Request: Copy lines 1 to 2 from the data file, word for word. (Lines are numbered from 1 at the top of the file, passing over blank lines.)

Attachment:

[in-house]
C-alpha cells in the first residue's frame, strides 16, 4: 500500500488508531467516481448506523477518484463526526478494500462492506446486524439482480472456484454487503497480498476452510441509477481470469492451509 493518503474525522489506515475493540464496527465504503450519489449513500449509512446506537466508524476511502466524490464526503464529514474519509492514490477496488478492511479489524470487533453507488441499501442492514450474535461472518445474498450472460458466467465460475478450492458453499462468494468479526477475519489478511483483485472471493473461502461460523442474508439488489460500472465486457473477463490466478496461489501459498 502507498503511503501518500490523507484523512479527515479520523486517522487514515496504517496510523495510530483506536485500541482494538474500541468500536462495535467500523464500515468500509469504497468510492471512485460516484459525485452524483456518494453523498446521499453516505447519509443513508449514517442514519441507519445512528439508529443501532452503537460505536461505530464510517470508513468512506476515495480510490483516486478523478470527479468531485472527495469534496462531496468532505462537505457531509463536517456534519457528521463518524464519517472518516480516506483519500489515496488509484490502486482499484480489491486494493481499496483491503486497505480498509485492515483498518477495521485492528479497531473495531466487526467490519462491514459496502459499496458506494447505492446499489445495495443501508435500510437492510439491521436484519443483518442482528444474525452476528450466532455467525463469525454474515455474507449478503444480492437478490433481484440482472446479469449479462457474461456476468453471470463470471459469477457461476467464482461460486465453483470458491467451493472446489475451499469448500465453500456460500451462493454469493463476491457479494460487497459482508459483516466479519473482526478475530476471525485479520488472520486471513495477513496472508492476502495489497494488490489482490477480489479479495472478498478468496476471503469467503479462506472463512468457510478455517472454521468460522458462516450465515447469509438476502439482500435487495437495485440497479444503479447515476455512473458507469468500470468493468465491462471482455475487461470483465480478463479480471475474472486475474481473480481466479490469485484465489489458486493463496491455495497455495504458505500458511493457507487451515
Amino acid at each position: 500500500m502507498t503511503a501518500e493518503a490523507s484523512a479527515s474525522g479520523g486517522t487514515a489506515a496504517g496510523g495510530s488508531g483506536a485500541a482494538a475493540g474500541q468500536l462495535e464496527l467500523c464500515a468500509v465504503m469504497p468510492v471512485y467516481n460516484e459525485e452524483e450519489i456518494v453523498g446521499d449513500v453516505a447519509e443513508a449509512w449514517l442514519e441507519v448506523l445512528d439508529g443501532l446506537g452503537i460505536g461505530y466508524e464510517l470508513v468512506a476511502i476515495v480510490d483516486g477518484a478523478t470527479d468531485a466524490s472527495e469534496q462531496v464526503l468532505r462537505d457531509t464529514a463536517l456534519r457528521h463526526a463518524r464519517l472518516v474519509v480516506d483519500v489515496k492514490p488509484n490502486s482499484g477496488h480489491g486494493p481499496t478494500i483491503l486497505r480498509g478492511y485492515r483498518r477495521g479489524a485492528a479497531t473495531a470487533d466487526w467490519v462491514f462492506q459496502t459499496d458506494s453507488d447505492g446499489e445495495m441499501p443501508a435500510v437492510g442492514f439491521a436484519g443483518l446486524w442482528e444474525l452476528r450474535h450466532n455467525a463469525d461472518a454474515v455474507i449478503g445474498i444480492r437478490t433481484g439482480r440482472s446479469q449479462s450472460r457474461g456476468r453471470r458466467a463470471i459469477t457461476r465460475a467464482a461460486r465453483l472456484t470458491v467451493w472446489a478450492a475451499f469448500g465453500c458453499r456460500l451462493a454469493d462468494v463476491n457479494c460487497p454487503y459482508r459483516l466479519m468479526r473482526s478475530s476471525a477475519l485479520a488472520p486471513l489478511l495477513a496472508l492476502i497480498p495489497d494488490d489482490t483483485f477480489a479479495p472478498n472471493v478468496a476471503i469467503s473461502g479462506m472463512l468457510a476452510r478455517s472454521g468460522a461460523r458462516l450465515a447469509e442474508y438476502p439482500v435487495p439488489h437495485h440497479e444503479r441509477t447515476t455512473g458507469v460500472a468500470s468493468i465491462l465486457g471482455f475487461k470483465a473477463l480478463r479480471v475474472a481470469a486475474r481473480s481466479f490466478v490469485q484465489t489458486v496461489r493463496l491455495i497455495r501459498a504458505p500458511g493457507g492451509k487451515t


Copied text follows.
[in-house]
C-alpha cells in the first residue's frame, strides 16, 4: 500500500488508531467516481448506523477518484463526526478494500462492506446486524439482480472456484454487503497480498476452510441509477481470469492451509 493518503474525522489506515475493540464496527465504503450519489449513500449509512446506537466508524476511502466524490464526503464529514474519509492514490477496488478492511479489524470487533453507488441499501442492514450474535461472518445474498450472460458466467465460475478450492458453499462468494468479526477475519489478511483483485472471493473461502461460523442474508439488489460500472465486457473477463490466478496461489501459498 502507498503511503501518500490523507484523512479527515479520523486517522487514515496504517496510523495510530483506536485500541482494538474500541468500536462495535467500523464500515468500509469504497468510492471512485460516484459525485452524483456518494453523498446521499453516505447519509443513508449514517442514519441507519445512528439508529443501532452503537460505536461505530464510517470508513468512506476515495480510490483516486478523478470527479468531485472527495469534496462531496468532505462537505457531509463536517456534519457528521463518524464519517472518516480516506483519500489515496488509484490502486482499484480489491486494493481499496483491503486497505480498509485492515483498518477495521485492528479497531473495531466487526467490519462491514459496502459499496458506494447505492446499489445495495443501508435500510437492510439491521436484519443483518442482528444474525452476528450466532455467525463469525454474515455474507449478503444480492437478490433481484440482472446479469449479462457474461456476468453471470463470471459469477457461476467464482461460486465453483470458491467451493472446489475451499469448500465453500456460500451462493454469493463476491457479494460487497459482508459483516466479519473482526478475530476471525485479520488472520486471513495477513496472508492476502495489497494488490489482490477480489479479495472478498478468496476471503469467503479462506472463512468457510478455517472454521468460522458462516450465515447469509438476502439482500435487495437495485440497479444503479447515476455512473458507469468500470468493468465491462471482455475487461470483465480478463479480471475474472486475474481473480481466479490469485484465489489458486493463496491455495497455495504458505500458511493457507487451515